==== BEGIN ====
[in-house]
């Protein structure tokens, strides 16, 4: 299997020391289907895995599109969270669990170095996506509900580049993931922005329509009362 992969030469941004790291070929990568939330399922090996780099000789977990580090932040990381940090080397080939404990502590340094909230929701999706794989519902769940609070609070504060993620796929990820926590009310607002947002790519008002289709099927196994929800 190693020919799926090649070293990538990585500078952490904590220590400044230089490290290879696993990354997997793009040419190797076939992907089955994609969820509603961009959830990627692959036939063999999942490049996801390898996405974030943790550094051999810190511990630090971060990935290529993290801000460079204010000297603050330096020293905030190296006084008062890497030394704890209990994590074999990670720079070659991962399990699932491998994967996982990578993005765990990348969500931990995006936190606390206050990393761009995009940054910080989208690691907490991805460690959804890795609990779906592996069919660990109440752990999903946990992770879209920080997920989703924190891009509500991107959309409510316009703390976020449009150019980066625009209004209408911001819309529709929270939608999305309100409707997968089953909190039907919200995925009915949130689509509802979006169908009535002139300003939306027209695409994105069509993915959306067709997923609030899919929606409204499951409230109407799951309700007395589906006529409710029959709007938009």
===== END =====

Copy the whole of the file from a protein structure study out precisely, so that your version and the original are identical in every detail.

[in-house]
């Protein structure tokens, strides 16, 4: 299997020391289907895995599109969270669990170095996506509900580049993931922005329509009362 992969030469941004790291070929990568939330399922090996780099000789977990580090932040990381940090080397080939404990502590340094909230929701999706794989519902769940609070609070504060993620796929990820926590009310607002947002790519008002289709099927196994929800 190693020919799926090649070293990538990585500078952490904590220590400044230089490290290879696993990354997997793009040419190797076939992907089955994609969820509603961009959830990627692959036939063999999942490049996801390898996405974030943790550094051999810190511990630090971060990935290529993290801000460079204010000297603050330096020293905030190296006084008062890497030394704890209990994590074999990670720079070659991962399990699932491998994967996982990578993005765990990348969500931990995006936190606390206050990393761009995009940054910080989208690691907490991805460690959804890795609990779906592996069919660990109440752990999903946990992770879209920080997920989703924190891009509500991107959309409510316009703390976020449009150019980066625009209004209408911001819309529709929270939608999305309100409707997968089953909190039907919200995925009915949130689509509802979006169908009535002139300003939306027209695409994105069509993915959306067709997923609030899919929606409204499951409230109407799951309700007395589906006529409710029959709007938009």